7. POD HD does not support IR directly. You will need a Helix to use IR with.
  8. 1. You can set the patches up without the edit program using the screen, although the using the edit program is a lot easier to use to setup. 2. The FX setting on the patch are saved in whatever "on/off" state you save them in. They don't have to be off. For example I almost always use a reverb effect and leave it on all the time and don't even map it to a button. I want it on all the time, every time. 3. The patch returns to whatever state it was when saved. So you push some buttons turn stuff on/off etc... might even spin a knob for more bass etc... When you leave that patch and go to another with whatever settings. When I come back to that patch, it goes back to the state it was when saved, not where it was when changed it. Note, this is when using the device on stage. When using it in PC Edit, it will stay where you last left it as long as you don't close edit and don't shut down the device. You can tell in edit by seeing it in "italic" or * by it that it was changed and not saved yet. The easy way to learn is just setup some basic patches with something like distortion effect on or off so it's obvious and then play with it bit using the Edit software, and using it unhooked from the PC. Also play around with changing to different patch banks etc... and back so you get a feel for what it does in all scenarios, then you find you answer and might be some situations I 'm not aware off that it holds the changes for bit.
  9. If your out of warranty or can't get to authorized tech, log a ticket with Graph tech. I've broke some saddles etc... and called them to get some parts before. They have outstanding support.
  10. The DT adds a real tube section to the HD equation. Does it sound better? IMO yes, but I really like tubes. You say it takes a lot of tweaks to get average result. That has not really been the case for me. I think I get good results without a ton of tweaking. Based on your answer I would say yes it would also be the case for the HD paired with the DT. It just doesn't drastically change the equation.
  11. Here the thing, it's as little or as much tweaking as you want. With the old analog amps and even most SS amps and pedals. They sound like they sound, there isn't much you can tweak, at least not without spending some $$$, so it either works for you or it doesn't. A device like a HD and DT, and/or even add a variax and you now have probably thousands of combinations and parameters you can tweak without investing more $$$. So it's up to you to control yourself or go nuts with it. I when down that rabbit hole when I got my first Pod XT device years back. The good part of tweaking that was I learned a lot about pedals and placement and amps doing that. The bad part was I spent too much time tweaking and not enough improving my playing. Tone is subjective. So I like any other piece of gear try one out and see if out of the box you think it sounds pretty good. If it does then you can likely improve it a bit without a lot of time. If you just can't help yourself tweaking then maybe having all those options is not the best thing for you. Personally I found after gigging my dream rig a bit, I really tended to use one basic setup most of the night. But I've read others that use a setlist in the POD by song. Either method works, just depends on what makes you happy.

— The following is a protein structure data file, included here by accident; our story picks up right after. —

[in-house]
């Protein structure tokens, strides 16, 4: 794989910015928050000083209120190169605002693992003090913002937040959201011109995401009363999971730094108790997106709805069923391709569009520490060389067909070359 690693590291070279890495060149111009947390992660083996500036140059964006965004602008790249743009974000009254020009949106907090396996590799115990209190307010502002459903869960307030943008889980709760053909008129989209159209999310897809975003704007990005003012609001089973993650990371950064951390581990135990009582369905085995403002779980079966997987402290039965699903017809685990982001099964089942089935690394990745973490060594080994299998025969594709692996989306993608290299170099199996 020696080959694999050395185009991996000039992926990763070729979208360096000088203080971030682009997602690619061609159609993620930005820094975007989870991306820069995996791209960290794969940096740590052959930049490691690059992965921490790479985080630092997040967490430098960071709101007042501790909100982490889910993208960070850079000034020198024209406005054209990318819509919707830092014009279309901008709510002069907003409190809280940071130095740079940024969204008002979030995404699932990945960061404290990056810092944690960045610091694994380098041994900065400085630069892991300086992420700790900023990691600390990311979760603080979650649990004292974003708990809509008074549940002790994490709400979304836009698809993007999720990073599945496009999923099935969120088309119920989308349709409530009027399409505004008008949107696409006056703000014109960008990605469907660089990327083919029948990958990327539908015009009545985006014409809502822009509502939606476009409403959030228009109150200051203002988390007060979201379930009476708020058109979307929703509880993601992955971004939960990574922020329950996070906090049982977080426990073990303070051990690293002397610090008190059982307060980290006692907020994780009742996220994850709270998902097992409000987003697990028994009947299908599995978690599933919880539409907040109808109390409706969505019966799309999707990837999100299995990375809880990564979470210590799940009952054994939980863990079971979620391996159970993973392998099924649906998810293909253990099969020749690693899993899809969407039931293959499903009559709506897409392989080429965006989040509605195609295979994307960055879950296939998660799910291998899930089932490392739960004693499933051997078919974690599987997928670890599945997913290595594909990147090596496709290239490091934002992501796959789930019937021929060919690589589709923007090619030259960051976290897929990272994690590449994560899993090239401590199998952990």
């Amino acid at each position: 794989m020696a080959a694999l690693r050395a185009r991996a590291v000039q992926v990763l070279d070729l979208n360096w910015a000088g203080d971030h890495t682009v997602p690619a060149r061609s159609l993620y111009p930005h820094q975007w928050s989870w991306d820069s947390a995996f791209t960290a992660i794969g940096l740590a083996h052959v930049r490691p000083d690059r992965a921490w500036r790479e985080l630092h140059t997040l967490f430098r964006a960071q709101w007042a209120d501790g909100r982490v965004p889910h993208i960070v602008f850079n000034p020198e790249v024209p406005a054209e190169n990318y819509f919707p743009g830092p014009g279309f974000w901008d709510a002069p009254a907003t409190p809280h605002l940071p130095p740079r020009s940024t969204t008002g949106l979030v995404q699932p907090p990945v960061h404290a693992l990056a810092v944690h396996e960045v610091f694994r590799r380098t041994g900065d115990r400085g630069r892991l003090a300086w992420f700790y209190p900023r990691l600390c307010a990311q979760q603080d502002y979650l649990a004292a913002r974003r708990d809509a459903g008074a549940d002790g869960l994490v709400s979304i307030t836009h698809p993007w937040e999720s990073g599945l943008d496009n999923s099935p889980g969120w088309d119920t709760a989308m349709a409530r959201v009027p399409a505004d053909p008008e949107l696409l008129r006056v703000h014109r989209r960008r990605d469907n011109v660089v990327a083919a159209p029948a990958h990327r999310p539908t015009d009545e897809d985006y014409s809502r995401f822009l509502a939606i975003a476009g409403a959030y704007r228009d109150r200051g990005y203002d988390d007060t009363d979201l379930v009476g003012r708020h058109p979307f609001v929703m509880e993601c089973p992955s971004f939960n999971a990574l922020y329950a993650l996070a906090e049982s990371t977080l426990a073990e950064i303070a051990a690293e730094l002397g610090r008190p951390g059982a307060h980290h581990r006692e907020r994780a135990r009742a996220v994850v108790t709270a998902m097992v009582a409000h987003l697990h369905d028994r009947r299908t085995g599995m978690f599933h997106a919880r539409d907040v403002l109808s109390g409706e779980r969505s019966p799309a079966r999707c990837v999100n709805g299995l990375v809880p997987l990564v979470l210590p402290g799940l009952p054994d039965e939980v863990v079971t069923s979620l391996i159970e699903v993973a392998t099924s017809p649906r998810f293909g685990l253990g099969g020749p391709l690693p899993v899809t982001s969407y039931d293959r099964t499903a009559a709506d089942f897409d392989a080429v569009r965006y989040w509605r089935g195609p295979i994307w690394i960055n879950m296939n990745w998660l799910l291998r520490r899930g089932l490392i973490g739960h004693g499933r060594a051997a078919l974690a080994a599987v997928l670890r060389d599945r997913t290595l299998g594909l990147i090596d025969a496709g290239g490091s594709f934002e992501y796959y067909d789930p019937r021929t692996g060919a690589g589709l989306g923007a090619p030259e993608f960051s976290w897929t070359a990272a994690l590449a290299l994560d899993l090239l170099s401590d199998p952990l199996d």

12. I always found that funny, real tube tone. Well why not just get real tubes instead. Why not let the SS stand on it's own tone. Even when using modelers I don't really care what amp they are supposed to sound like. I just use them for the tones I find that I like and can use.
  13. I think the Katana vs the Amplfi would be a better comparison. The DT25 is a tube amp with true selectable parameters such as class etc... that actually change the analog side not modelling. It doesn't have on board effects etc.. but the tone is great. The Katana is pretty cool amp but I don't think it's going to stand up to DT in the pure tone department. Of course asking here we are going to like the DT better.
  14. Not I. I've when to a full tube amp and using my HD500x for effects only. I still have the DT25 around and bring the dream rig for shows with a smaller stage or where need a faster/smaller/lighter setup.
  15. A compressor is going to squash or even out your signal, thus more volume on quieter parts equal more sustain. If turning it off increase volume then you need more make up gain which is likely level on the pedal model. Of course using a comp for lead boost etc... or compressing the day lights out of signal to create pump can be useful effects in the right situation. On a mixing desk compression is either used to even out a performer or instrument. For example I almost always use a slight compression on Kick Drums because they have huge transient but die off quickly, adding some compression makes them sound bigger without getting louder. Or on say a bassist that just doesn't have good dynamic control to make sure he doesn't go crazy and overdrive the input. Also some master compression can glue the individual instruments together a bit by making sure they are around the same overall levels. For that the compressor is used on the overall mix. If turning it off didn't change it but eliminating it did. Then either a couple of things. If you input impedance is set to "Auto" then first pedal or amp in the chain determines the impedance on the pickups. This can have larger effect on your tone than most people realize. Secondly some pedals are just odd, the real ones and modeled ones. The analog chorus in the POD seems to increase level. I don't own a original Boss CE-1 so not sure if it does it. Lastly of course is just something up on the POD software. I know my tones a bit different when plugged into my PC and using edit vs setting them on the screen manually. Not much but just a bit to my ears.